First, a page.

Abu Dhabi: Preventable tooth decay, otherwise known as dental caries, is the most prevalent chronic condition among children and adults, affecting more than 80 per cent of the UAE population, Gulf News has learnt.

With that in mind, a pilot project initially targeting children was recently implemented by the Abu Dhabi Health Services Company (Seha) Ambulatory Healthcare Services (AHS) to test oral hygiene among school children. The results were not flattering.

Dr Ninette Banday, head of dental services at AHS and restorative dentist and implantologist, explained that most of the 200 Emirati students in the second grade suffered from poor oral hygiene and lack of awareness of such.

"Tooth decay is an infectious disease caused by a micro-organism which affects the teeth, causing loss of tooth structure and eventually loss of the tooth itself, which has affected children as young as five whose baby teeth were even affected. This led us to feel[ing] strongly about increasing awareness regarding dental hygiene instead of replacing a tooth and undergoing bone augmentation at an older age," Banday told Gulf News.

Banday said the project's findings encouraged the Seha-AHS to bring health care to the community's doorstep, including provision of specialty care and awareness campaigns advocating a wide range of medical and dental must-dos.

According to a community study launched by the National Centre for Chronic Disease Prevention and Health Promotion in the United States, tooth decay is largely preventable but remains the most common chronic ailment among children aged between five to 17 years. It is five times more common than asthma (59 per cent versus 11 per cent).

Many adults also have untreated dental caries, with the condition affecting 27 per cent of those in the 35 to 44 year age group, and 30 per cent in the 65 year and older age group. The pain and suffering associated with untreated tooth decay can lead to problems in eating, speaking, and affect attention in classrooms.

Early prevention aimed at lessening the huge burden on the UAE adult community constitutes the SEHA-AHS mission - keeping in mind the burden of dental costs on certain families, which are not being covered by most health insurance companies.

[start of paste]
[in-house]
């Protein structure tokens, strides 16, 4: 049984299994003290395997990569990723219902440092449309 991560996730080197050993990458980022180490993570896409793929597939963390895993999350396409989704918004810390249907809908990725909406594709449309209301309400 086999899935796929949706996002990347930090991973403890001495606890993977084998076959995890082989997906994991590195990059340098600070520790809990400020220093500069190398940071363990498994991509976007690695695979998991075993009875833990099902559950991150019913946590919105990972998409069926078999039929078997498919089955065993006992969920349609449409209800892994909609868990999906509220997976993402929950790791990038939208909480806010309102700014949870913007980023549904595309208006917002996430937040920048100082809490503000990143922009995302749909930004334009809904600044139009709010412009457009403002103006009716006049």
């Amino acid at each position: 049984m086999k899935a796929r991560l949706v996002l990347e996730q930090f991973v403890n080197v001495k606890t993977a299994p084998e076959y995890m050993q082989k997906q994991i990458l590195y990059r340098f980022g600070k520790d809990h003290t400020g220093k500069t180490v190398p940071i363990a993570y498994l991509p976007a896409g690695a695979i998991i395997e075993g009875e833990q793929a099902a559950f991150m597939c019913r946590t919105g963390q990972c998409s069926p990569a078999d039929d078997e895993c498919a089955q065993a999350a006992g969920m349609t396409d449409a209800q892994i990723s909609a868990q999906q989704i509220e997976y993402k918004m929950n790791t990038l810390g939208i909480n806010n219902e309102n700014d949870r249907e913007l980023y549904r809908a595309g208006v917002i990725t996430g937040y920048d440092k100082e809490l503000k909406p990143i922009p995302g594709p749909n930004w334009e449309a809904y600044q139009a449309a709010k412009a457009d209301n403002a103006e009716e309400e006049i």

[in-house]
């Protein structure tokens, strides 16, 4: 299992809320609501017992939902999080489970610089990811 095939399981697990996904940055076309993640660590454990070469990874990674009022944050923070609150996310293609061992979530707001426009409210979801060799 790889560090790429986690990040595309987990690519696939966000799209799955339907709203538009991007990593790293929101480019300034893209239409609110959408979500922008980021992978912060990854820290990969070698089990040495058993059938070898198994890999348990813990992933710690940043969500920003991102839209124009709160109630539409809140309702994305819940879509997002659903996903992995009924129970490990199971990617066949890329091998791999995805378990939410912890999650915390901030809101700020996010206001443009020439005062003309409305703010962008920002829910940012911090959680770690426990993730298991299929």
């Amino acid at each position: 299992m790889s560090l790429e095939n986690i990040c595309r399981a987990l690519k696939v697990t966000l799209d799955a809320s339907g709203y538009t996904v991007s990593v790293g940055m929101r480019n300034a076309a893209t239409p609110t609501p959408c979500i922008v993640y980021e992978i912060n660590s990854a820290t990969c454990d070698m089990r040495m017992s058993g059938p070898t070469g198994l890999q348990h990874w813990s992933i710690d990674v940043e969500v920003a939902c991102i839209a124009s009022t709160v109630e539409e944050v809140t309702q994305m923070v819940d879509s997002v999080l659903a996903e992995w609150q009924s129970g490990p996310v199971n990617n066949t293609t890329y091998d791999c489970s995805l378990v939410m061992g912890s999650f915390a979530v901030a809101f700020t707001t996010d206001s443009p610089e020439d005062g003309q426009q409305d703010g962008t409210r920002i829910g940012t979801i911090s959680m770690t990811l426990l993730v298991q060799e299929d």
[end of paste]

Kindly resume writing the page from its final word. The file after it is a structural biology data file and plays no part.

Ibn Sina students, aged eight, were also educated on the importance of maintaining healthy teeth by a team of dental experts.

Oral health simple: Tips to keeping good, healthy teeth

- Brush your teeth at least twice a day - for at least five minutes - first thing in the morning and the last thing at night. Don't forget to brush the tongue. Use a tooth paste with fluoride


- Using dental floss to reach between the teeth will help reduce food particles stuck between teeth and greatly enhance the effects of your dental hygiene routine.
- Waxed or unwaxed floss is fine. Just as long as you use it every day, once a day. Approximately 90 per cent of problems arise from areas between the teeth that are difficult to reach with a toothbrush.


- A mouthwash fights bacteria and reaches places that a toothbrush cannot. Use twice a day - in the morning and last thing at night after brushing.
- Not all mouthwashes are the same. Did you know that many mouthwashes contain alcohol and not only do they sting, but they can also dry your mouth - making bad breath even worse? Choose an alcohol-free mouthwash that works without stinging or burning.
- Eat a balanced diet and limit snacks.
- Eat wisely. Avoiding sugars and starches. Minimise snacking and have a five-a-day helping of fibre-rich fruits and vegetables
-Avoid tobacco. In addition to general health risks, smokers are at risk, seven times more, of developing gum disease as compared to non-smokers.

Visit your dentist

- Pay regular visits to your dentist and ask your dentist to check your cleaning and oral hygiene technique.
- If dental problems are present they will need to be treated as cavities caused by dental caries.
- If you have missing teeth they should be replaced and malocclusion if exists and interferes with function should be treated.

Source: Dr. Ninette Banday, Head of Dental Services AHS, Restorative Dentist & Implantologist.

When was the last time you visited a dentist? Are you afraid of going to the dentist? Why?

Your comments

The dentists here are too expensive, not everyone can afford a visit regularly, many of the insurance companies don't cover dental health. Too many toothpaste brands in the market and no knowledge of which is the best one to use, some guidelines should be issued.
Posted: March 25, 2009, 08:45

Yes I am afraid to go to the dentist as the cost is not covered by the insurance.
Posted: March 25, 2009, 08:02

Here's a tip from a busy mom: Sing a lovely brushing song and brush your children's teeth for them a few times a week (this includes lazy teens as well!). This way you'll be checking on their teeth and spending quality time with them. You'll also be instilling a love for personal hygiene rather than it being a boring chore. Remember to praise the gorgeous smile thereafter.
Sumaiya Essa
Posted: March 25, 2009, 07:28

Check if your water supply is fluoridated as that greatly reduces dental caries.
Posted: March 25, 2009, 05:08